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Academy Museum And Margaret Herrick Library receive the world's most comprehensive pre-cinema collection
Casler-Lumiere Kinora and Reel, L. Gaumont et Cie. Wood, glass, and metal with a photo reproduction on paper and metal reel, c. 1900, France, from the Richard Balzer Collection, gift of Patricia S. Bellinger. Photo: Joshua White/JW Pictures © Academy Museum Foundation.



LOS ANGELES, CA.- The Academy Museum of Motion Pictures announced that it, along with the Academy’s Margaret Herrick Library, is the recipient of the Richard Balzer Collection, widely considered to be the world’s foremost collection of pre-cinematic optical toys and devices. Comprising more than 9,000 objects—including magic lanterns, magic lantern glass slides, prints, praxinoscopes, figurines, paintings, peepshows, shadow puppets and theaters, and more, dating as far back as China’s Ming Dynasty—the Balzer Collection provides the Academy Museum an unparalleled resource for telling the full story of the development of motion pictures.

“The magic of the movies began with a sense of wonder at seeing still images come to life,” Jessica Niebel, Exhibitions Curator at the Academy Museum of Motion Pictures said. “No one was more dedicated than the late Richard Balzer to the marvelous history of pre-cinema. No one did more to preserve these riches and make them available to the public. We are honored to steward the Richard Balzer Collection and present these extraordinary objects to the public.”

Matt Severson, Director of the Margaret Herrick Library, said, “This extraordinary collection of pre-cinematic material, so carefully collected and preserved by Richard Balzer, will be studied and appreciated for generations to come at the Academy Museum of Motion Pictures and the Margaret Herrick Library. Patricia S. Bellinger and the late Richard Balzer have my utmost gratitude for what they are gifting to the Academy, film scholarship, and movie lovers everywhere."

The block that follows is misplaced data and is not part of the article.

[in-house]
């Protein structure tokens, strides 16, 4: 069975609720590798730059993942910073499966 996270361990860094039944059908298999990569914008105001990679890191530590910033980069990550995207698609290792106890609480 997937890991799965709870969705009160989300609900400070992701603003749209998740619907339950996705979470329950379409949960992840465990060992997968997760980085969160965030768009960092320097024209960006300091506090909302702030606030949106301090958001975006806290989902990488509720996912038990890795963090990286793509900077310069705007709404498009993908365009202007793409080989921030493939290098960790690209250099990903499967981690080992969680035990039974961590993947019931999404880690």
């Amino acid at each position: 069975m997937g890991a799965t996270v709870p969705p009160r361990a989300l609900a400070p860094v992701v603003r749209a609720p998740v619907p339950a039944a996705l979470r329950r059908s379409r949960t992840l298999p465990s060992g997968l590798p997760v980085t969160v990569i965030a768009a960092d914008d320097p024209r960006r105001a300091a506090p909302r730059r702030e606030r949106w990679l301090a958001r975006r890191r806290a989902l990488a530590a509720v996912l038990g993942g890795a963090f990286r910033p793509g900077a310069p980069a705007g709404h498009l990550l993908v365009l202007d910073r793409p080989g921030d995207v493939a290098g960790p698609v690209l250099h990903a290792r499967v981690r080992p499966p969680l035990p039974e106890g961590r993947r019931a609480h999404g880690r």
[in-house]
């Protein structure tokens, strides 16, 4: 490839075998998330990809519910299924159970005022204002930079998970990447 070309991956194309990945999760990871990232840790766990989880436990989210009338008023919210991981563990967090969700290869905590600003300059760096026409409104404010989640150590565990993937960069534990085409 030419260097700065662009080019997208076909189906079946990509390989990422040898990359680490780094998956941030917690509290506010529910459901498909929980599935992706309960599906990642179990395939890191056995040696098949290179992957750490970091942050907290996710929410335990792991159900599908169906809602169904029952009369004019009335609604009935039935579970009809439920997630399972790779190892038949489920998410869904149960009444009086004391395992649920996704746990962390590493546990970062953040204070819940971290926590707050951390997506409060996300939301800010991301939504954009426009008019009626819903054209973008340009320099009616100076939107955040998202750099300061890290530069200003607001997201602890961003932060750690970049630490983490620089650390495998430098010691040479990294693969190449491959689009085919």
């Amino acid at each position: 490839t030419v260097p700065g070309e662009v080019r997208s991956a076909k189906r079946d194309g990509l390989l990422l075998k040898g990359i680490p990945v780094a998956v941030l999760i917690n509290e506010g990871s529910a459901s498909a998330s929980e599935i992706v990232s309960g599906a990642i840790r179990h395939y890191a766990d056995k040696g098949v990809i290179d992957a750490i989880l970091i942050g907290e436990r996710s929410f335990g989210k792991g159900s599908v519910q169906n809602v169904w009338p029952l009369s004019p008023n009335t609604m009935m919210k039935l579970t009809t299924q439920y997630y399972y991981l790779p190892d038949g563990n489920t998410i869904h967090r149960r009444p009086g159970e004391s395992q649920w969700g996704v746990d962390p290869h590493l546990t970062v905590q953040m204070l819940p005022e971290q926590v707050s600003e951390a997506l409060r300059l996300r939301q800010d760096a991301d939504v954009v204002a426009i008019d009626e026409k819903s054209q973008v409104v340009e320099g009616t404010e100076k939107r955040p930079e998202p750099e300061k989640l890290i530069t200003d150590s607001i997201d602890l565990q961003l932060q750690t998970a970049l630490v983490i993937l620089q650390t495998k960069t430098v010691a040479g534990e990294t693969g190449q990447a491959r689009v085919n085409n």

Richard Balzer (1944–2017) collected pre-cinematic devices for over 40 years. Fascinated by the history of visual entertainment, he amassed a large collection of pre-cinema objects from Europe, Asia, and America dating as far back as the 17th century. The collection was generously donated by Patricia S. Bellinger, the widow of Richard Balzer. Bellinger, business leader and philanthropist, currently serves as the Chief of Staff and Strategic Advisor to the President of Harvard University and joined the Academy Museum’s Board of Trustees earlier this year.

Patricia Bellinger said, “Gifting this collection to the Academy is a once-in-a-generation opportunity. My husband Dick’s passion for collecting pre-cinematic objects was profound, but it was his passion for teaching, storytelling, and wonderment that brought him and the collection to life. With these objects permanently in the Academy Museum and Margaret Herrick Library collections, Dick’s dedication to sharing pre-cinema’s legacy and historical memory with the public will live on in perpetuity.”

Objects from the collection will comprise one of the Academy Museum’s inaugural exhibitions titled The Path to Cinema: Highlights from the Richard Balzer Collection, located in the Special Collections Gallery on the third floor of the museum’s Saban Building. The exhibition will explore the long history of visual entertainment which led to the invention of cinema; from shadow play, peepshows, magic lanterns, zoetropes and praxinoscopes to the Cinématographe Lumière, the world’s first successful film projector. Visitors to this exhibition will experience these marvelous inventions first-hand and take in the wonders of a magic lantern show especially created for this exhibition.